The Body: The Complete HIV/AIDS Resource
Follow Us Follow Us on Facebook Follow Us on Twitter Download Our App 
Professionals >> Visit The Body PROThe Body en Espanol
  • Email Email
  • Printable Single-Page Print-Friendly
  • Glossary Glossary

Getting Tested for HIV

January 1, 1981

It is important that all pregnant women get tested for HIV. Anyone with a history of sharing needles, a blood transfusion before March 1985, or who has had sex with a person who is HIV-infected is at risk. Unfortunately, many women are unaware of their risk of HIV infection because they unknowingly had sex with an HIV-infected person. If you have been tested for HIV before, you still need to get tested once you have learned you are pregnant. It can take up to 6 months for HIV antibodies to appear. Uninfected pregnant women who continue to be at high risk of HIV (sharing needles, having unprotected sex with an infected or high-risk partner) should avoid further exposure to HIV and be retested for HIV in the last three months of their pregnancy.

Getting tested for HIV is an easy process. You can either have your doctor perform the test or, if you prefer, you can go to a confidential or anonymous test site where they will do the test for you. Generally, a sample of blood is needed for an HIV test. The blood sample is then sent to a lab and within a few days, you will know the results. Another type of HIV test is called an "oral test." With this test, the doctor will take a swab of saliva from your mouth and send it to the lab for results.

For individuals concerned about their HIV status, and who are not pregnant, there are options available for testing other than your health care provider. These options are listed below. However, all pregnant women need to be tested by their health care provider. For your health and the health of your child, it is extremely important that once you are aware of your HIV status, you discuss this with your health care provider.

Confidential Test Sites

Confidential Test Sites record your name with the test result. They will keep your record secret from everybody except medical personnel, or in some states, the state health department. You should ask who will know the result and how it will be stored. If you have your HIV antibody test done confidentially you can sign a release form to have your test result sent to your doctor.

Anonymous Testing Sites

At Anonymous Testing Sites, no one asks your name and you are the only one who can tell anyone else your result. Anonymous testing is not available in all states.

At-home Tests

At-home Tests may be purchased at your pharmacy. Follow the instructions enclosed with the test. Generally, you can call the test company after you mail in your test to find out your results. The test is confidential and you will be identified with a number rather than your name.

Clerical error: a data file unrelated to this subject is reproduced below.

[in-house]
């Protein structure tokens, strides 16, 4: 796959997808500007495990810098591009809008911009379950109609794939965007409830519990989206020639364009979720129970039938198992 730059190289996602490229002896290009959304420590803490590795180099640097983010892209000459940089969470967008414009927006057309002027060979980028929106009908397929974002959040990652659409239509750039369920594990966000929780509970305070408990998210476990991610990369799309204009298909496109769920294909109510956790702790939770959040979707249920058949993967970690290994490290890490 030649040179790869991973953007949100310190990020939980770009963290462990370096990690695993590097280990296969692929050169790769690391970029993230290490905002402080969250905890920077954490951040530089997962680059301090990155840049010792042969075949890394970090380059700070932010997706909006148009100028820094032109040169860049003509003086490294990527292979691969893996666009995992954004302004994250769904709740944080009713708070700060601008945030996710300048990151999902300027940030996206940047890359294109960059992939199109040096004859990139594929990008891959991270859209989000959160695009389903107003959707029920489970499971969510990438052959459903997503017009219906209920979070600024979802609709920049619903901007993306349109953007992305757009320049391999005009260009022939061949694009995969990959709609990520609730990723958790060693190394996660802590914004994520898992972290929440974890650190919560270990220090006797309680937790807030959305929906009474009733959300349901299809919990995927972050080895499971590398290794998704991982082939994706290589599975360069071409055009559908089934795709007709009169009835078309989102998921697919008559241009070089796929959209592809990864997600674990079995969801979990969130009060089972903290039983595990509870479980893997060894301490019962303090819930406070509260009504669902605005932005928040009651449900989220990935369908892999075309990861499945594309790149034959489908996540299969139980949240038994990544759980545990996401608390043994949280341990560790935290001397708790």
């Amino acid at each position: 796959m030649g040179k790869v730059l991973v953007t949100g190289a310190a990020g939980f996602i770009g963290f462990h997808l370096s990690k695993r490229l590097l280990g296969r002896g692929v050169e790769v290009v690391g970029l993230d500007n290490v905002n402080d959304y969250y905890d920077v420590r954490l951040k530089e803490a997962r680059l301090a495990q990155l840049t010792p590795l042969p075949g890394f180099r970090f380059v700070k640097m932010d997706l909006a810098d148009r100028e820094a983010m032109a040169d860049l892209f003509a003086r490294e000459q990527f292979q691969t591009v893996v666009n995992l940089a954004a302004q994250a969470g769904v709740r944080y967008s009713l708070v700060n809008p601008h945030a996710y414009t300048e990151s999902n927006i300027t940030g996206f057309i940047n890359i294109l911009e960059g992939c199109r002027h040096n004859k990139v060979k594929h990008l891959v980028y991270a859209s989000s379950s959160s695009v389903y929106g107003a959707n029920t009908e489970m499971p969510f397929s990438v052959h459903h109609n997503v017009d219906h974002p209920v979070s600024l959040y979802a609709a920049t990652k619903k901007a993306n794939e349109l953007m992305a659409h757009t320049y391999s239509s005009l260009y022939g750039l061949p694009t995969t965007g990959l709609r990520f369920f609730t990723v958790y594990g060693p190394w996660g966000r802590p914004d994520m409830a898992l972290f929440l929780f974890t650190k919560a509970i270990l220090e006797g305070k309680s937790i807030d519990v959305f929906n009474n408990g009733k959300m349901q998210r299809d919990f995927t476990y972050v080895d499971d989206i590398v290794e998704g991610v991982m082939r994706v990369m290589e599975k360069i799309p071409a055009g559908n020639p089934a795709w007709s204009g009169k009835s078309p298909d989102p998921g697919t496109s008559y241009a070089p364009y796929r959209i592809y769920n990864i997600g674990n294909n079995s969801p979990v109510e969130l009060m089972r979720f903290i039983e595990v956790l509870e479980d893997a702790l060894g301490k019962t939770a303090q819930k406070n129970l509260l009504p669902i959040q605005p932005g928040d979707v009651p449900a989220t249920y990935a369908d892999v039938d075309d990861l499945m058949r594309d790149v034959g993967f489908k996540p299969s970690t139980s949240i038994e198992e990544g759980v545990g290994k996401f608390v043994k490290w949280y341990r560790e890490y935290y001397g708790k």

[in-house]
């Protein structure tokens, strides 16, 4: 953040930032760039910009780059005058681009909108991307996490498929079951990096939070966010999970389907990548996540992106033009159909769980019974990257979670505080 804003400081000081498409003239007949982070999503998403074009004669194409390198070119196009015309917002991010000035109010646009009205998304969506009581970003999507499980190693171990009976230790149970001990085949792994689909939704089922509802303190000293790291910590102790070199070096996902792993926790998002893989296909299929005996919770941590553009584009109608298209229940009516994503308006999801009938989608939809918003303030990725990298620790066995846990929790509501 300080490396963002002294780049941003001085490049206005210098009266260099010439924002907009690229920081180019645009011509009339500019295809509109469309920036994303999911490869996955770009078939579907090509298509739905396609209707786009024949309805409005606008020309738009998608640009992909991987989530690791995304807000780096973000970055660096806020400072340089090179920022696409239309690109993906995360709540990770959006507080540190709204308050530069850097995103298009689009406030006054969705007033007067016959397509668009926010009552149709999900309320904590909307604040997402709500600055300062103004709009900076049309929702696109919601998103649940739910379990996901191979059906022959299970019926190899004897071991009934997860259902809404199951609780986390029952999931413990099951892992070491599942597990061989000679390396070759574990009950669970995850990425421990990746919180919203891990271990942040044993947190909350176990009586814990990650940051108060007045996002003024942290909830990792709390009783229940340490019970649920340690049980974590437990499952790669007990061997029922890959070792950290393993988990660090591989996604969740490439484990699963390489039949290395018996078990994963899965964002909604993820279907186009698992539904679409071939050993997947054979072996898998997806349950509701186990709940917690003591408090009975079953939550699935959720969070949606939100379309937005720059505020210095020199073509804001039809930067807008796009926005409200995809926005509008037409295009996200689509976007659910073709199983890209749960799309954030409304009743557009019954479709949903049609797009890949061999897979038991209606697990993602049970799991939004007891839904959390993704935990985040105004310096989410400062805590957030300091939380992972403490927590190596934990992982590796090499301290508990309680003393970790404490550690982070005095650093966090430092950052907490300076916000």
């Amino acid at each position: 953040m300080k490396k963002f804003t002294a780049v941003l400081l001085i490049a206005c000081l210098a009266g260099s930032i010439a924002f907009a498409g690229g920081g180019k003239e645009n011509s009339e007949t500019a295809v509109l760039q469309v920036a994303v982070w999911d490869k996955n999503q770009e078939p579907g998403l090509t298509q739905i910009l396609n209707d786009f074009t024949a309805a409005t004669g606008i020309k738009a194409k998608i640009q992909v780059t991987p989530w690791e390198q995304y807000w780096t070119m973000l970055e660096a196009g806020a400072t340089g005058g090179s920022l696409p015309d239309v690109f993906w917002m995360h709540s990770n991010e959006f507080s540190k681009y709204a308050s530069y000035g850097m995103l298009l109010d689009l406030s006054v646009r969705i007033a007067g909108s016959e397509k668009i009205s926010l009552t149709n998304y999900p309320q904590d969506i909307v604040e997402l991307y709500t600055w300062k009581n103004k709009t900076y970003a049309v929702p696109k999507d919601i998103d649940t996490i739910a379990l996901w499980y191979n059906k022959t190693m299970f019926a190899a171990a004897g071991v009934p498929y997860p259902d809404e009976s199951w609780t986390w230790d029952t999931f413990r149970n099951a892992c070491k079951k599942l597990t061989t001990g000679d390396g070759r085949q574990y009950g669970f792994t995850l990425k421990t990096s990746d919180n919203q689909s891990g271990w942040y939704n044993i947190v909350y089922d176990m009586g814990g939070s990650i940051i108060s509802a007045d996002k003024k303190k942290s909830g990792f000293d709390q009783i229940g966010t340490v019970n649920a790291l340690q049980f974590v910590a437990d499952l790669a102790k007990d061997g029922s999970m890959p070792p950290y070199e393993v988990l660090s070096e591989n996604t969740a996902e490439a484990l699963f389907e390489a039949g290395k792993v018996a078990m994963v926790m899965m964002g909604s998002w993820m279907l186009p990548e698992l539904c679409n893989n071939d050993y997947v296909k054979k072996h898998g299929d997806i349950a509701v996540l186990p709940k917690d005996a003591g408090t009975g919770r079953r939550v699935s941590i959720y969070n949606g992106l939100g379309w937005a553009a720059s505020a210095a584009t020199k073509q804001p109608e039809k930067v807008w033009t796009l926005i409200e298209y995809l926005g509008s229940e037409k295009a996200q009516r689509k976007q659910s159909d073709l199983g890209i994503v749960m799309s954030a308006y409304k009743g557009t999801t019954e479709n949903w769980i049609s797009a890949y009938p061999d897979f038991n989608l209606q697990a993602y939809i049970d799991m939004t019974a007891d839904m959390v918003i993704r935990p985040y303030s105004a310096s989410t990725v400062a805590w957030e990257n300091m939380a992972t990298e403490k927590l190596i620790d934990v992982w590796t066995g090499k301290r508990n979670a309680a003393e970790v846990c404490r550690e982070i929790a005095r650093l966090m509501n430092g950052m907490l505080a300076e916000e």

To find a confidential or anonymous test site near you, call the Center for Disease Control (CDC) AIDS Hotline at: 1-800-342-AIDS

Additional information on HIV Counseling and Testing is available from the CDC's National AIDS Clearinghouse

Profiles of Women Tested for HIV

The following are anecdotes of real women living with HIV/AIDS and their experience in getting tested for HIV.


"I remember it like it was yesterday. We weren't planning to have a baby right away, so when I found out I was pregnant I was shocked but happy. When I went to a local hospital to get prenatal care, they examined me and took a lot of blood tests to make sure I was healthy.

A few days later I was called in to the prenatal clinic. I was told that some of my blood work showed that I had a problem. The doctor told me that my HIV test had come back positive. He explained that I had the virus and there was a chance that my baby could have it too. I could feel myself going numb. I couldn't breathe. I couldn't speak.

The doctors asked me what I wanted to do about my pregnancy. They talked to me about my health care options, but I didn't want what they had to offer. I couldn't think straight. I was trying to deal with my own fears about being HIV positive."


"As a Latina, my family is really important to me. We help each other out during difficult times. When I found out I was pregnant I was really excited. My family was happy for me too. I wanted to make sure I had a healthy baby so I started going for prenatal care right away.

My first doctor talked to me about HIV, the virus that causes AIDS, and offered me an HIV test to see if I was infected. When my results came back positive, I found out they didn't know how to deal with someone like me who was HIV-positive and pregnant. But, my family was very supportive. With the help of my family and doctor, I got a referral to a women's clinic where they understood my situation and knew a lot about pregnant women like me who are HIV positive.The people at the clinic where I was tested seemed to know a lot about pregnant women like me who are HIV-positive."

Back | Next

  • Email Email
  • Printable Single-Page Print-Friendly
  • Glossary Glossary

This article was provided by U.S. Health Care Financing Administration. It is a part of the publication Pregnancy and HIV -- What Women and Doctors Need to Know.